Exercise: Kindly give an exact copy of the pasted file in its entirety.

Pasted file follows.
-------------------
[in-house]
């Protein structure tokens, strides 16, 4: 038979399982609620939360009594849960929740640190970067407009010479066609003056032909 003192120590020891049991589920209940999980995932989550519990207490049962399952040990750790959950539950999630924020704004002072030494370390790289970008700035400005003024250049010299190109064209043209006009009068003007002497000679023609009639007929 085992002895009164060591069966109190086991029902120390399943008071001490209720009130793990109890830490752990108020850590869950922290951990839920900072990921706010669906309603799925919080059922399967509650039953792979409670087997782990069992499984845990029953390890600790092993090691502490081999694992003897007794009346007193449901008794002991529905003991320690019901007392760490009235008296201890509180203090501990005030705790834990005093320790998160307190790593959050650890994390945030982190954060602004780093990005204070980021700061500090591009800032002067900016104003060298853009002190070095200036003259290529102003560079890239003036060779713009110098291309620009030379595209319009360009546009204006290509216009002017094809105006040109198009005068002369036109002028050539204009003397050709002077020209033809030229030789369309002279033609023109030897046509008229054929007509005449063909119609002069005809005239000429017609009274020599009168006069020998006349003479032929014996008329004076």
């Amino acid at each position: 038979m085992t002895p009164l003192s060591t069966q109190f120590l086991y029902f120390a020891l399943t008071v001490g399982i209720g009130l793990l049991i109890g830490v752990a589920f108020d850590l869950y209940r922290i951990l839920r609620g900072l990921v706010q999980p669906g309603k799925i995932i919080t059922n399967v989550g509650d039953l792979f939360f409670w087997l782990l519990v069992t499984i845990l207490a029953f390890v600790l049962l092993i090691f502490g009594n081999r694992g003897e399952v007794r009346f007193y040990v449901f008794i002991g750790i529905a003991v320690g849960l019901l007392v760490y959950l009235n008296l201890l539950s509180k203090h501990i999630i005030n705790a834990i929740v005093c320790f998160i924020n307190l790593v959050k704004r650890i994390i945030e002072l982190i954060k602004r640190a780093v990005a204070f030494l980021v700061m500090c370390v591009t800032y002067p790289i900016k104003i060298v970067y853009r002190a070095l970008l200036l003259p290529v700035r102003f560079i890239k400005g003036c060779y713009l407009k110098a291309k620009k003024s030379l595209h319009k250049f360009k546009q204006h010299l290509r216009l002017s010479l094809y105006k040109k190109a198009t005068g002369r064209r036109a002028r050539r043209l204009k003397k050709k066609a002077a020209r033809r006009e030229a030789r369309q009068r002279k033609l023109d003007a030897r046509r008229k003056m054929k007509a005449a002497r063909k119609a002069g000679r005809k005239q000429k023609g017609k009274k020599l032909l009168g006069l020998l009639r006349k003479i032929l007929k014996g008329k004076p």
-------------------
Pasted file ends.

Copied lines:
[in-house]
């Protein structure tokens, strides 16, 4: 038979399982609620939360009594849960929740640190970067407009010479066609003056032909 003192120590020891049991589920209940999980995932989550519990207490049962399952040990750790959950539950999630924020704004002072030494370390790289970008700035400005003024250049010299190109064209043209006009009068003007002497000679023609009639007929 085992002895009164060591069966109190086991029902120390399943008071001490209720009130793990109890830490752990108020850590869950922290951990839920900072990921706010669906309603799925919080059922399967509650039953792979409670087997782990069992499984845990029953390890600790092993090691502490081999694992003897007794009346007193449901008794002991529905003991320690019901007392760490009235008296201890509180203090501990005030705790834990005093320790998160307190790593959050650890994390945030982190954060602004780093990005204070980021700061500090591009800032002067900016104003060298853009002190070095200036003259290529102003560079890239003036060779713009110098291309620009030379595209319009360009546009204006290509216009002017094809105006040109198009005068002369036109002028050539204009003397050709002077020209033809030229030789369309002279033609023109030897046509008229054929007509005449063909119609002069005809005239000429017609009274020599009168006069020998006349003479032929014996008329004076």
């Amino acid at each position: 038979m085992t002895p009164l003192s060591t069966q109190f120590l086991y029902f120390a020891l399943t008071v001490g399982i209720g009130l793990l049991i109890g830490v752990a589920f108020d850590l869950y209940r922290i951990l839920r609620g900072l990921v706010q999980p669906g309603k799925i995932i919080t059922n399967v989550g509650d039953l792979f939360f409670w087997l782990l519990v069992t499984i845990l207490a029953f390890v600790l049962l092993i090691f502490g009594n081999r694992g003897e399952v007794r009346f007193y040990v449901f008794i002991g750790i529905a003991v320690g849960l019901l007392v760490y959950l009235n008296l201890l539950s509180k203090h501990i999630i005030n705790a834990i929740v005093c320790f998160i924020n307190l790593v959050k704004r650890i994390i945030e002072l982190i954060k602004r640190a780093v990005a204070f030494l980021v700061m500090c370390v591009t800032y002067p790289i900016k104003i060298v970067y853009r002190a070095l970008l200036l003259p290529v700035r102003f560079i890239k400005g003036c060779y713009l407009k110098a291309k620009k003024s030379l595209h319009k250049f360009k546009q204006h010299l290509r216009l002017s010479l094809y105006k040109k190109a198009t005068g002369r064209r036109a002028r050539r043209l204009k003397k050709k066609a002077a020209r033809r006009e030229a030789r369309q009068r002279k033609l023109d003007a030897r046509r008229k003056m054929k007509a005449a002497r063909k119609a002069g000679r005809k005239q000429k023609g017609k009274k020599l032909l009168g006069l020998l009639r006349k003479i032929l007929k014996g008329k004076p």